Quickley, like many other Kentucky alumni before him, is showing he has more to offer when he's allowed to put the ball on the floor. This doesn't feel like a Kevin Knox-type mirage, either. He is scoring from multiple levels and in a variety of ways, his outside shooting is extremely functional, and he looks more comfortable initiating the offense than any point guard prospect New York has drafted in some time.

    Head coach Tom Thibodeau may be inclined to roll with more established options in the backcourt, like Elfrid Payton and Austin Rivers. But the bet here is Quickley plays too well to be ignored and, therefore, garners the counting stats and attention necessary to make first-team All-Rookie.

    —Dan Favale

Kyrie and KD WILL Coexist

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    Kathy Willens/Associated Press

    I'm not overlooking the Nets' league-leading potential for unraveling. All I'm saying is that if Brooklyn comes undone, it won't be because Kevin Durant and Kyrie Irving can't get along. These guys chose one another as running mates, and both have experience playing with other star scorers. 

    They'll figure it out.

    That still leaves rookie head coach Steve Nash, Irving's checkered locker-room track record, injury, title-or-bust pressure and a suspect defense as candidates to bring about a Nets downfall.

    —Grant Hughes

The Bucks Will Win the East

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    Mark J. Terrill/Associated Press

    Though a lack of depth means there's potential for a step back in the regular season, remember that the Bucks were 53-12 entering the bubble, well ahead of the second-seeded Raptors.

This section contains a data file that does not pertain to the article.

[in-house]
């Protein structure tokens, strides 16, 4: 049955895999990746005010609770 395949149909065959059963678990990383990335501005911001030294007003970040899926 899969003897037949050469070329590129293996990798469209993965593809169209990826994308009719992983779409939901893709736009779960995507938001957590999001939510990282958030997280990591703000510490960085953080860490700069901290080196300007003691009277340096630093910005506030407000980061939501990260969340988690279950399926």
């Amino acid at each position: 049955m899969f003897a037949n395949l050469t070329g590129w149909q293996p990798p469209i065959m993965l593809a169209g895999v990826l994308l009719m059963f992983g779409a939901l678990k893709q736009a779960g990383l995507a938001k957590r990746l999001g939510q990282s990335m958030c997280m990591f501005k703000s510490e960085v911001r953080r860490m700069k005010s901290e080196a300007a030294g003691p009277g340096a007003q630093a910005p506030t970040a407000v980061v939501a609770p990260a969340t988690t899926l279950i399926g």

Consider this a bet that the Bucks have enough of a cushion to get a little worse and still enter the playoffs seeded first in the East.

    Every criticism of the Bucks relates to their playoff performances. The inflexibility, the low minute totals for stars, the general lack of a Plan B against elite defenses—that's all postseason stuff. Giannis is still Giannis, and he's dominated the last two regular seasons. 

    That won't change.

    —Grant Hughes

Dame Lillard Will Win MVP

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    Ashley Landis/Associated Press

    The MVP field is wide-open this year. Giannis Antetokounmpo won't become the first player since Larry Bird to win it three times in a row (1984-86) on the heels of two disappointing playoff exits. LeBron James may not play enough games, and the jury's out on the health over a full season of Stephen Curry or Kevin Durant.

    Damian Lillard is in a great position to capitalize on his run in the bubble and take home the award. If the Blazers finish with a top-four seed in the West and Lillard puts up the kind of numbers he did last year, he has the media support for voters to want to give it to him.

    —Sean Highkin